Downs get selected by the Colts in the third, and the rumor was that the Colts have been trying to trade up to acquire him. Regardless, this offense is built on tall targets in both WR and TE. Downs is a quick twitch technician but, given his size, will require a more accurate passer to maximize his usage. New Colts QB Anthony Richardson has some development to do. Downs’ future appears to be that of a complimentary role. QBs with accuracy issues tend to do better with much larger targets. Although I’m not confident in Downs’s usage, he certainly offers a skillset that was not on the roster, his route-running ability, and should see field time.

    WR9 – Marvin Mims

    • Pre-Draft Rank: WR17

    Pre-Draft Analysis

    Mims had a quiet 1,000-yard receiving season and saw 38% of his target as deep balls 20+ yards downfield. He profiles heavily as a stretch slot WR, and the only successful undersized stretch slot that comes to memory is Marquise Brown. Mims isn’t a speedster on the field and struggles to stay on his route against press coverage. Mims does make some amazing body adjustments and showcases top-tier hands and ball-tracking ability. I believe his skillset is more suited for the college level rather than the NFL.

    Post-Draft Analysis

    Mims was taken in the late second to the Denver Broncos and seemed to be the perfect replacement for KJ Hamler. The Broncos have a crowded core and a QB that needs to bounce back. Mims does provide the speed, on paper, that the team lacks with the injuries to KJ. Mims will allow Courtland Sutton and Jerry Juedy to see lighter coverage while threatening the defense with his speed and keeping the defense honest to not let the Bronco break off chunk plays. Mims will be a better NFL player than a fantasy option.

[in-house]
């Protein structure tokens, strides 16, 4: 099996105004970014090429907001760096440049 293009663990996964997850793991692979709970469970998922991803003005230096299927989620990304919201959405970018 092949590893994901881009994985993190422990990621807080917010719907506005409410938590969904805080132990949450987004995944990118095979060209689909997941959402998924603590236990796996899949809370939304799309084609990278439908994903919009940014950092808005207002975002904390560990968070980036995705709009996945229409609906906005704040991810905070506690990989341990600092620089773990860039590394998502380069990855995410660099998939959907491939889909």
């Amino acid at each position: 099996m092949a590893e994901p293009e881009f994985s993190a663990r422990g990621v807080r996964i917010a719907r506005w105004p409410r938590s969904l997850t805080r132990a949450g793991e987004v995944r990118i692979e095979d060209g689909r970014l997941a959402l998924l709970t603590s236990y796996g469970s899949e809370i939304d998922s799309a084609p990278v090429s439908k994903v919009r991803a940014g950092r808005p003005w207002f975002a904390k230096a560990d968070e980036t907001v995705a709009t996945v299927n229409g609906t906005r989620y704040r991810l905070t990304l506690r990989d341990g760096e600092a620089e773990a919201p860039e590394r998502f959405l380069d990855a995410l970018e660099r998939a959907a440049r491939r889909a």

WR10 – Jayden Reed

    • Pre-Draft Ranking: WR16

    Pre-Draft Analysis

    Reed was a freshman sensation at Western Michigan before transferring to MSU and hitting the 1,000-yard mark during his fourth collegiate season.  Reed is a fifth-year senior, which is incredibly rare to become fantasy relevant. His calling card is his speed, he doesn’t win physically at the catch point or during his routes, but if he left to operate freely, he can be a house call for a TD.

    Post-Draft Analysis

    Green Bay appears to be stacking up outside speed threats like they’re scared of drafting any other archetype. Reed joins a thin WR room, but his skill set is virtually the same as Christian Watson, or that of MVS. This will be our first year seeing Jordan Love, but I believe Green Bay is putting itself into a rebuild. This team needed a weapon over the middle. Although I don’t consider Reed’s skillset to fill that role, it’s a fine shot to take late in rookie drafts.

    Closing Thoughts

    • Overall, I’m not excited about the class, typically I’d write 15 WRs, but I already felt like I was torturing myself
    • Top heavy, and the depth is very thin
    • If I had late firsts or early seconds, I would be looking to flip for next year’s class, kicking the can one year down the road, 
    • I still like Kayshon Boutte late in rookie drafts. Patriots continue to trot out a weak WR room, but now they switch out a DC calling offensive plays for Bill O’Brien. Don’t take him in the second or third, but maybe consider him in the fourth of rookie drafts. Shooting from deep!